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A Good Leader Is Also a Good Friend

By Mireia Las Heras and Esther Jiménez

We live in a fast-moving and ephemeral culture. It’s fashionable to invent new terms without thinking too deeply about their meaning. In this respect, leadership is described variously as visionary, transactional, lateral, situational, autocratic, emotional, resonant and charismatic─with more to come when these don’t deliver. In popular and academic literature, a leader is a winner and someone who enjoys power. 

Friendship is relegated to the world beyond work. In the workplace, it is a word with negative connotations, associated with influence peddling, string pulling, and, of course, nepotism. Sometimes this is based in reality. One only need look at the so-called “positions of trust” in the social and political life of many countries.

Let us look at the essence of leadership and friendship. Leading means, to paraphrase Salinas, bringing out the best in others. And friendship is, in essence, a disinterested relationship based on trust and affection between people, which is borne out of and strengthened by sharing common goals. As it was put in the title of a book written by one of our professors: to lead is to educate.

In every human enterprise, even one as important as a football team, it is essential that there are friendly relations between the various components in order to increase the chance of achieving one’s goal. It’s vital that everyone participates and contributes to achieve the mission. It’s not enough for everyone to score a goal, however useful that might be. What’s needed is for everyone to want to win the game even if that means not being the one who scores the goal. 

To be a leader who gives orders also means being a collaborator who obeys. And this mandate, if it’s going to be developed and perfected and bring out the best, is at the same time a service. And it only functions when someone is considered a friend, someone who shares a common interest. It’s a long way from the leadership of the list of the 500 most powerful men─or women, if only it was the same thing!─in the world. Leadership and power are not synonymous and, although they aren’t mutually exclusive, neither do they go hand in hand. Magnates and dictators have power without being leaders, while a mother or a teacher may be a stupendous leader without wielding power.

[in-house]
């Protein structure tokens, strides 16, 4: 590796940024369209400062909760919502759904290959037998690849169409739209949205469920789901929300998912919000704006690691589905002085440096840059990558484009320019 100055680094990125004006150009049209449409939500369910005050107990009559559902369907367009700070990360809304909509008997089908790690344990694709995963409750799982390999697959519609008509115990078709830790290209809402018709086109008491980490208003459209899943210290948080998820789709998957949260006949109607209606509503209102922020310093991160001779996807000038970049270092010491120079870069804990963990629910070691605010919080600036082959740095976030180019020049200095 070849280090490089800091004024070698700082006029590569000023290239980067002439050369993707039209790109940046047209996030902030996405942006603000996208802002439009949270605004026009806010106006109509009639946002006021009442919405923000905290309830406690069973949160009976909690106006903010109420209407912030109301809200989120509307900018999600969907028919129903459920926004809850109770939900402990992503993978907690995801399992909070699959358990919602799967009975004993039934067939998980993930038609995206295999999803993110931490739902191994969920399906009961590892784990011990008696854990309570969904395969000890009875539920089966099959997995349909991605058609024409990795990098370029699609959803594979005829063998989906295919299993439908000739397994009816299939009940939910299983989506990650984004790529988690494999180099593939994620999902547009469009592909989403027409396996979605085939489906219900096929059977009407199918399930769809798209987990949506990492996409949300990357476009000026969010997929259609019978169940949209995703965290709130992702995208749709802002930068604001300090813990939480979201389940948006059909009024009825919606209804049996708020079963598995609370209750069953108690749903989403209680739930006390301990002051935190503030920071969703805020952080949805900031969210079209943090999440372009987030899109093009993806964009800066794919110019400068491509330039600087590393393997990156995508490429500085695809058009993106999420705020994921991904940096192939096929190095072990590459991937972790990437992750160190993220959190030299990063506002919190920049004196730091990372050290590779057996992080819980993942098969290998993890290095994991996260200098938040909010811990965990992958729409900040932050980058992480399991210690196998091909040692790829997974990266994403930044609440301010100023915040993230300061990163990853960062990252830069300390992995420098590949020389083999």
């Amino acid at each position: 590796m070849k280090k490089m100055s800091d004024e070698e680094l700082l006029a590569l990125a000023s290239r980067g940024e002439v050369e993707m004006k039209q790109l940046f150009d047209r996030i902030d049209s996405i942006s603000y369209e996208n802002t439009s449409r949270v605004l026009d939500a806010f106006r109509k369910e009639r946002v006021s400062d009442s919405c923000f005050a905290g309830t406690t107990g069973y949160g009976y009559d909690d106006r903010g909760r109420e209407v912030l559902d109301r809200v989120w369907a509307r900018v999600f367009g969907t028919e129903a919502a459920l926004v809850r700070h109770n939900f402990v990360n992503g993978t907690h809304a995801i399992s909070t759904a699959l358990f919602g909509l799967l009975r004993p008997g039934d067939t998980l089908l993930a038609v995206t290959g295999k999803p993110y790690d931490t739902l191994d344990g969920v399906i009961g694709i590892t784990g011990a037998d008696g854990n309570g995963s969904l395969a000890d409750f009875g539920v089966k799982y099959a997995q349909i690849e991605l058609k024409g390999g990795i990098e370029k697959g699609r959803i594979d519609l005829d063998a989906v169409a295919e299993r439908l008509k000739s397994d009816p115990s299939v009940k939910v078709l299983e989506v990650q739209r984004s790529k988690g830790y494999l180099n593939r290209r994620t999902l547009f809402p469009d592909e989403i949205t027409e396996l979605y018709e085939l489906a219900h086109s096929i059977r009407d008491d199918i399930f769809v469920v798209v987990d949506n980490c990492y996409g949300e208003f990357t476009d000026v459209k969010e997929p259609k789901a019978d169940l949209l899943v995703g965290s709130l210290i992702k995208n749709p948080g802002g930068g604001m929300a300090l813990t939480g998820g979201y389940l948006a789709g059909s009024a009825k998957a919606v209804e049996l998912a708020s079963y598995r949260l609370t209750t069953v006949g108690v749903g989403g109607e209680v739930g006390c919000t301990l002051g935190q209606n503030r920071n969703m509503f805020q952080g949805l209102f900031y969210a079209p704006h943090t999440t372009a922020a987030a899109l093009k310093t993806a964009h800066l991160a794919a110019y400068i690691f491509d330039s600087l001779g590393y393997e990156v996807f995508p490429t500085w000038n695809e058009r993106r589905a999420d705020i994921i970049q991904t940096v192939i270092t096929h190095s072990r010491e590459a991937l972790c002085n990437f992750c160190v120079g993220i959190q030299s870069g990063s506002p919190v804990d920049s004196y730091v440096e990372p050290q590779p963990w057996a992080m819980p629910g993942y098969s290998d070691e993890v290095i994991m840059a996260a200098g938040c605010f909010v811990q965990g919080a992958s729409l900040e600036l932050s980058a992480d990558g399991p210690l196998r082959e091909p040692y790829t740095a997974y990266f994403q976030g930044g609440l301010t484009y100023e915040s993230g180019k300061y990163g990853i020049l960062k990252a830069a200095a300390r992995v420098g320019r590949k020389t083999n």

Leadership and service require each other; they are manifestations of the same thing and are sustained by friendship. “When he pours, he reigns,” ran the slogan in the Tom Cruise film Cocktail. It’s a good phrase: a person is at the same time someone who serves and someone who governs, without seeking their own self-interest. 

A leader has to know how to see and evaluate. And this doesn’t just mean assessing qualities and defects, but developing and bringing out people’s full potential. In the current climate, where products have a short life cycle and where change is the norm rather than the exception, and knowledge rather than experience is what is valued, leaders need to promote friendship to foster the development of their fellow workers. That way, leaders and their colleagues will be able to make clear decisions and face challenges through constant evolution.

Mireia Las Heras is Assistant Professor of Managing People in Organizations, IESE Business School.
Esther Jiménez is Manager of the International Center for Work and Family, IESE Business School.
This essay was first published in the Alumni Magazine IESE, July-September 2011.


Isolation is Never the Answer

By Teresa Carale, MHI President

Frozen, which won the Best Animated Feature film award at both the Oscar and Golden Globe, was certainly an enjoyable respite from the prolonged winter chill. In the movie, Elsa, princess of Arendelle, lives in fear and has isolated herself, trying to suppress her growing power to create ice and snow, which nearly killed her younger sister Anna. Yes, it is a movie for children. But adults should heed some of the messages the movie delivers, one of which is: that isolation is never a good response to threats or fear.